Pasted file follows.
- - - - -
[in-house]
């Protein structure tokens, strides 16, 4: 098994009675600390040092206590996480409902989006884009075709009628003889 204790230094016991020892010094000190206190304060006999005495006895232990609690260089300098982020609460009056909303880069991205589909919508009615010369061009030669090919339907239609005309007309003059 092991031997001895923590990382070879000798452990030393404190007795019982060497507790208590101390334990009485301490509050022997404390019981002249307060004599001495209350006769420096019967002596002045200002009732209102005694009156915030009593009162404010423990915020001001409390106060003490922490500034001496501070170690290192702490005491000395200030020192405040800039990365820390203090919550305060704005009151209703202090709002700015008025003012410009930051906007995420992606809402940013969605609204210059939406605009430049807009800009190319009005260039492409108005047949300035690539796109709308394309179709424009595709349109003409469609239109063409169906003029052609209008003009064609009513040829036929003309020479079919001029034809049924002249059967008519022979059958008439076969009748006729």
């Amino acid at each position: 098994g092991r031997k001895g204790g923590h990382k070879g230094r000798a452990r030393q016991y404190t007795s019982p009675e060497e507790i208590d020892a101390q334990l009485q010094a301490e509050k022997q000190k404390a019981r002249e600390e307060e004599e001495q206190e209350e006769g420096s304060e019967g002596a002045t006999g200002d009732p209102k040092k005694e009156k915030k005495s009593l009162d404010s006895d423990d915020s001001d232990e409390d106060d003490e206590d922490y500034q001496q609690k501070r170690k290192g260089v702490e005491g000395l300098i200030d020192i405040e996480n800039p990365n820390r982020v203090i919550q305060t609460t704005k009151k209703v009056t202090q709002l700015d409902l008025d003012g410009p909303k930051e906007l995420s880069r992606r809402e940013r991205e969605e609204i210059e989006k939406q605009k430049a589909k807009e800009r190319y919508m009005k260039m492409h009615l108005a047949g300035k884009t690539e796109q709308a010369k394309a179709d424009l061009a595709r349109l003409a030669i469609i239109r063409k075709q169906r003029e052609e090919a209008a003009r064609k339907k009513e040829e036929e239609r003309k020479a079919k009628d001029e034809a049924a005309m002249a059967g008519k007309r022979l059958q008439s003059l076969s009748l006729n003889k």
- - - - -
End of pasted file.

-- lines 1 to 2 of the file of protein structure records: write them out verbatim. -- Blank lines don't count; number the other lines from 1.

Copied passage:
[in-house]
């Protein structure tokens, strides 16, 4: 098994009675600390040092206590996480409902989006884009075709009628003889 204790230094016991020892010094000190206190304060006999005495006895232990609690260089300098982020609460009056909303880069991205589909919508009615010369061009030669090919339907239609005309007309003059 092991031997001895923590990382070879000798452990030393404190007795019982060497507790208590101390334990009485301490509050022997404390019981002249307060004599001495209350006769420096019967002596002045200002009732209102005694009156915030009593009162404010423990915020001001409390106060003490922490500034001496501070170690290192702490005491000395200030020192405040800039990365820390203090919550305060704005009151209703202090709002700015008025003012410009930051906007995420992606809402940013969605609204210059939406605009430049807009800009190319009005260039492409108005047949300035690539796109709308394309179709424009595709349109003409469609239109063409169906003029052609209008003009064609009513040829036929003309020479079919001029034809049924002249059967008519022979059958008439076969009748006729």